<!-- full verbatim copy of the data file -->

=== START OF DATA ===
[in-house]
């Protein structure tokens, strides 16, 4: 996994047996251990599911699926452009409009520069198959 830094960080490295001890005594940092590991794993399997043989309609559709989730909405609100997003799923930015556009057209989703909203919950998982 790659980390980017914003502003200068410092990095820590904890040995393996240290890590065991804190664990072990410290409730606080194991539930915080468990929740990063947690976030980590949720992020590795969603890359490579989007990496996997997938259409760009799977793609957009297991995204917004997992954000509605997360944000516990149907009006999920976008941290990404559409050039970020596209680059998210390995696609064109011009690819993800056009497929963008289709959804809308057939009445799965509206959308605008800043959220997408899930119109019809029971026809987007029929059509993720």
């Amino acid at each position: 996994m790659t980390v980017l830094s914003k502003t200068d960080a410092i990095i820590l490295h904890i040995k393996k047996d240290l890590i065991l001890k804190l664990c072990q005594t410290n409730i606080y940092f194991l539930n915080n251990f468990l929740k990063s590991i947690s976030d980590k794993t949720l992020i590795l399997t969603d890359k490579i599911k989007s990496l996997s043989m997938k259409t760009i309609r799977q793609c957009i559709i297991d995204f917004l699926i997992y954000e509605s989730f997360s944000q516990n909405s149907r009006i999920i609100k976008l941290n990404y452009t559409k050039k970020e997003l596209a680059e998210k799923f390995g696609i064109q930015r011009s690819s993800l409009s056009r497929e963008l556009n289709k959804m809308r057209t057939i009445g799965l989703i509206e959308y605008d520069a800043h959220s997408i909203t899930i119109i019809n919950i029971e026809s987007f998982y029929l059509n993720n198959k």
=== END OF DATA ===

[in-house]
């Protein structure tokens, strides 16, 4: 996994047996251990599911699926452009409009520069198959 830094960080490295001890005594940092590991794993399997043989309609559709989730909405609100997003799923930015556009057209989703909203919950998982 790659980390980017914003502003200068410092990095820590904890040995393996240290890590065991804190664990072990410290409730606080194991539930915080468990929740990063947690976030980590949720992020590795969603890359490579989007990496996997997938259409760009799977793609957009297991995204917004997992954000509605997360944000516990149907009006999920976008941290990404559409050039970020596209680059998210390995696609064109011009690819993800056009497929963008289709959804809308057939009445799965509206959308605008800043959220997408899930119109019809029971026809987007029929059509993720």
């Amino acid at each position: 996994m790659t980390v980017l830094s914003k502003t200068d960080a410092i990095i820590l490295h904890i040995k393996k047996d240290l890590i065991l001890k804190l664990c072990q005594t410290n409730i606080y940092f194991l539930n915080n251990f468990l929740k990063s590991i947690s976030d980590k794993t949720l992020i590795l399997t969603d890359k490579i599911k989007s990496l996997s043989m997938k259409t760009i309609r799977q793609c957009i559709i297991d995204f917004l699926i997992y954000e509605s989730f997360s944000q516990n909405s149907r009006i999920i609100k976008l941290n990404y452009t559409k050039k970020e997003l596209a680059e998210k799923f390995g696609i064109q930015r011009s690819s993800l409009s056009r497929e963008l556009n289709k959804m809308r057209t057939i009445g799965l989703i509206e959308y605008d520069a800043h959220s997408i909203t899930i119109i019809n919950i029971e026809s987007f998982y029929l059509n993720n198959k």